Marx-Engels Correspondence 1859
Source: MECW Volume 40, p. 430;
First published: abridged in Der Briefwechsel zwischen F. Engels und K. Marx, Stuttgart, 1913 and in full in: Marx and Engels, Works, Moscow, 1929.
Your article received. You will have seen from a telegraphic despatch that Hess has come out against Gyulay’s plan (perhaps one should describe it as absence of plan). Looked at from our — i.e. a revolutionary — point of view, it would be by no means undesirable if Austria were to begin either by suffering a reverse or, which is morally the same thing, by withdrawing into Lombardy again. This will greatly complicate matters and thus allow sufficient time for things to come to a head in Paris. All in all the state of affairs is such that, no matter on what side blunders occur, they will necessarily redound to our advantage. If, at the outset, Austria were to beat the Piedmontese army, take Turin and thrash the French as they debauched from the Alps, Russia might immediately turn against Bonaparte — having in any case not yet actually entered into any obligations against Germany, and our rotten Prussian government would be extricated from the only dilemma that might cost it its neck. Again: Such a devastating defeat at the very beginning could bring about a mutiny in the French army and an anti-Bonaparte revolution in Paris. What then? At this juncture the upshot would be victorious armed intervention by the Holy Alliance against a potential revolutionary government in Paris, something which certainly doesn’t come into our calcul.
Even Radetzky had the revolutionary ardour of 1848 in his veins. On the other hand I believe that on both sides, Austrian and French, the war will now be conducted with reactionary mediocrity.
It was wrong of you not to have sent us at least two more pamphlets — for Pfälder, who sent off your manuscript under his own name, and for Freiligrath. It would also be fitting to send a copy to P. Imandt (Dundee Seminary, Dundee). You must pay some heed to party relations and keep the chaps in good humour.
Apropos, I deleted the whole of the preamble to your last Friday’s article, firstly because I had my misgivings about the Austrians; secondly because it is absolutely essential that we do not identify our cause with that of the present German governments.
In my view, the worthy Palmerston will very shortly be back at the helm as Foreign Minister or War Minister. Those dolts of Tories are indeed making things too easy for him. First they go and spoil the Austrians’ game by their miserable show of mediation. Then, as soon as the Franco-Russian treaty has been made known, they bend every force to deny its existence, so as to prove that they have not been taken by surprise. This in turn gives The Times the opportunity to deride them and adopt a patriotic attitude towards Russia. But the long and short of it is that The Times, like all the rest of Palmerston’s papers (though these, depending on their allotted role, either oppose or support the various powers involved), is hinting at the necessity of reappointing the truly British Minister. (The Morning Advertiser and The Daily Telegraph, which write for the mob, are saying it openly). The wretched Tories ought instead to have ‘lent credence to’ the Russo-French treaty and seized on the chance of going for Pam. They had the best of opportunities. Firstly, Pam was in Compiègne when the whole plan was hatched. Secondly, Mr Whiteside, speaking on behalf of the ministry, had in fact already told silly old John Bull what had long been apparent from the Blue Books, namely that in 1848 Austria approached Palmerston and offered to relinquish the whole of Lombardy but to install an Italian government in Venice under an Austrian Archduke, if he would mediate. Piedmont had approached him at the same time, France ditto. What did Pam do?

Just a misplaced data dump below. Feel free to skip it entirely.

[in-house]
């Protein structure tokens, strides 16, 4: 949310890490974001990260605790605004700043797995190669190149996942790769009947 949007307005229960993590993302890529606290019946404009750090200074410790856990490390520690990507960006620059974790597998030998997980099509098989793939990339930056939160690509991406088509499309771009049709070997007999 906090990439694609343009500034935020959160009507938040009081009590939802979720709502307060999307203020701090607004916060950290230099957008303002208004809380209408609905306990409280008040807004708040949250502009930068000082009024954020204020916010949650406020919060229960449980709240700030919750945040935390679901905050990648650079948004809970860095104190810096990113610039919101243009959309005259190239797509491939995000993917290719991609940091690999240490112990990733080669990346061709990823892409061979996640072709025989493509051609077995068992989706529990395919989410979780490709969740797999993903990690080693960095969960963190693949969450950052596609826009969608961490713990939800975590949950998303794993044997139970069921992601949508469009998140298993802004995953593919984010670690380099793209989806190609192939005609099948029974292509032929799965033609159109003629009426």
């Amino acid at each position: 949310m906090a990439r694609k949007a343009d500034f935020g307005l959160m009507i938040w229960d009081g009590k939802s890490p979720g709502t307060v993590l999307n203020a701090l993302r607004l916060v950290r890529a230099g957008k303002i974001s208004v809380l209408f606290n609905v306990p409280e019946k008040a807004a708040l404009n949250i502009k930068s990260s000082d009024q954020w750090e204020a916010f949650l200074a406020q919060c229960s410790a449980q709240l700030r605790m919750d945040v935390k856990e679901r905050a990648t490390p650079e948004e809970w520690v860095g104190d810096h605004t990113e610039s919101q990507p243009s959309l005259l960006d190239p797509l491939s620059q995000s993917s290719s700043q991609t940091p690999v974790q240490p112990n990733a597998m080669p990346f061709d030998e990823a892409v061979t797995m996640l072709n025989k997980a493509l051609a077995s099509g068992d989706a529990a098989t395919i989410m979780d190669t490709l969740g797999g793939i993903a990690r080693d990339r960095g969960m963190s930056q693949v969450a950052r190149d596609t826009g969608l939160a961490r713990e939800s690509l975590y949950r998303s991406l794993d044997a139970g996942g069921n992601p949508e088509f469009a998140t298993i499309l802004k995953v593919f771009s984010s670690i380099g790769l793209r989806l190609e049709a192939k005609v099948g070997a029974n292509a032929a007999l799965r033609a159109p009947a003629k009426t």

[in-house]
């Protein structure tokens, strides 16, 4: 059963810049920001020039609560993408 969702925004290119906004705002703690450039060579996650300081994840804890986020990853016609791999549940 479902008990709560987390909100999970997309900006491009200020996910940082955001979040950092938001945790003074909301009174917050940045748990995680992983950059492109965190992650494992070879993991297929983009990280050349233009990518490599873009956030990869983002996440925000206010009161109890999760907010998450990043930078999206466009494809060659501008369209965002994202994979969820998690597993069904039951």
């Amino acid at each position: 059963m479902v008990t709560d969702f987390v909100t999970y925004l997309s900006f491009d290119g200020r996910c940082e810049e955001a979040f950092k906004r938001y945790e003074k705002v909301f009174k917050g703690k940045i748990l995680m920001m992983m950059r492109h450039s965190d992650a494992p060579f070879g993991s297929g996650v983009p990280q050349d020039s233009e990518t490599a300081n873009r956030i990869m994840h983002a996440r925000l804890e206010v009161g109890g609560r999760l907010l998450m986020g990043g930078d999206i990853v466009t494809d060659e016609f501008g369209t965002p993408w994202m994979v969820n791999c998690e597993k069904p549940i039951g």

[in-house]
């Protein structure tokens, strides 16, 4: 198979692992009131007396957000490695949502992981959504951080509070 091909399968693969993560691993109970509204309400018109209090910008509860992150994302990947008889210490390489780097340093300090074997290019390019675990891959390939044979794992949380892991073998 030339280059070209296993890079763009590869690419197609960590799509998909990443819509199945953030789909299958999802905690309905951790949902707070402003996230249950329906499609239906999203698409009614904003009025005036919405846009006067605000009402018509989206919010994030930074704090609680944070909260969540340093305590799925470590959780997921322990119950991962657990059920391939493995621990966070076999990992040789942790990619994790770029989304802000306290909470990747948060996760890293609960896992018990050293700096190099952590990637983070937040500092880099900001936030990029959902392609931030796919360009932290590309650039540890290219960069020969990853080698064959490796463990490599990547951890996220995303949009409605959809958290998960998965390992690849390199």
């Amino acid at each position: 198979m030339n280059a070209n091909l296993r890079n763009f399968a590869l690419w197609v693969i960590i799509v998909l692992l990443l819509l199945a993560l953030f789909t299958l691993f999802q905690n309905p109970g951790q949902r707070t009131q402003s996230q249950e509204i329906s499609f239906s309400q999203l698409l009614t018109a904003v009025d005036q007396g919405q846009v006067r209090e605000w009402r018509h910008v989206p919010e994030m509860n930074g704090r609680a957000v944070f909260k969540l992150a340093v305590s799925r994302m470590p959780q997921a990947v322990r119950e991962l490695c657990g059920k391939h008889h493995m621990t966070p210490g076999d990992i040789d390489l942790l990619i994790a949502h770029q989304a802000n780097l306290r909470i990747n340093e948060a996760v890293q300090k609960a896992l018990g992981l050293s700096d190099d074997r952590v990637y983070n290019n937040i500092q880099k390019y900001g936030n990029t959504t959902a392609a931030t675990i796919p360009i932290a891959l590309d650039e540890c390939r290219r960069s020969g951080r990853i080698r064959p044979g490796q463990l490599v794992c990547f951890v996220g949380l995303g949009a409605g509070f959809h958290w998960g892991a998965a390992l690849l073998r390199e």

He rejected the proposal, on the pretext that Venice, too, must be given up altogether. He gave this answer after a three weeks’ silence. As soon as Radetzky was victorious he called upon the Austrians to carry out the plan they had divulged to him. In the Hungarian affair (with reference this time to the conditions upon which the already desperate Hungarians were willing to submit) he performed the same manoeuvre. The fellow’s return to the ministry constitutes a real danger. In Germany, by the by, the fellows are beginning to see through him. In a book by Prof. Wurm of Hamburg (a history of the war in the East), and a book on Nicholas by another German, whose name I can’t recall, Pam is attacked outright as a Russian agent.
Ad vocem business. That ass Friedländer wrote to me on 12 April but had forgotten the crucial point, i.e. instructions to a banking-house. Instead, he spoke of an ‘advance’. This last is nonsense. £8-10, and often £15, will be needed each week for telegrams. I wrote and told the ass so. Up till now no answer, although he regularly sends me the Vienna Presse (from which I gather that it now has 26,000 subscribers). Yesterday I wrote Lassalle a fulminating letter. I see from the Presse that Lassalle has embarked on his articles and telegraphic despatches for that paper with great zeal albeit small talent. However he did not accept this post until I had ‘given him permission’ in writing, not wanting — or so he says — to take the political risk without my consent. It would be a rum business, would it not, if all the transaction led to was Lassalle’s installing himself in that quarter? It’s possible, however, that the delay is due to Friedländer’s difficulty in arranging the financial side in Vienna during the present troubles. Meanwhile, out of impatience, I am devoting myself to algebra.
Is Lupus in Manchester?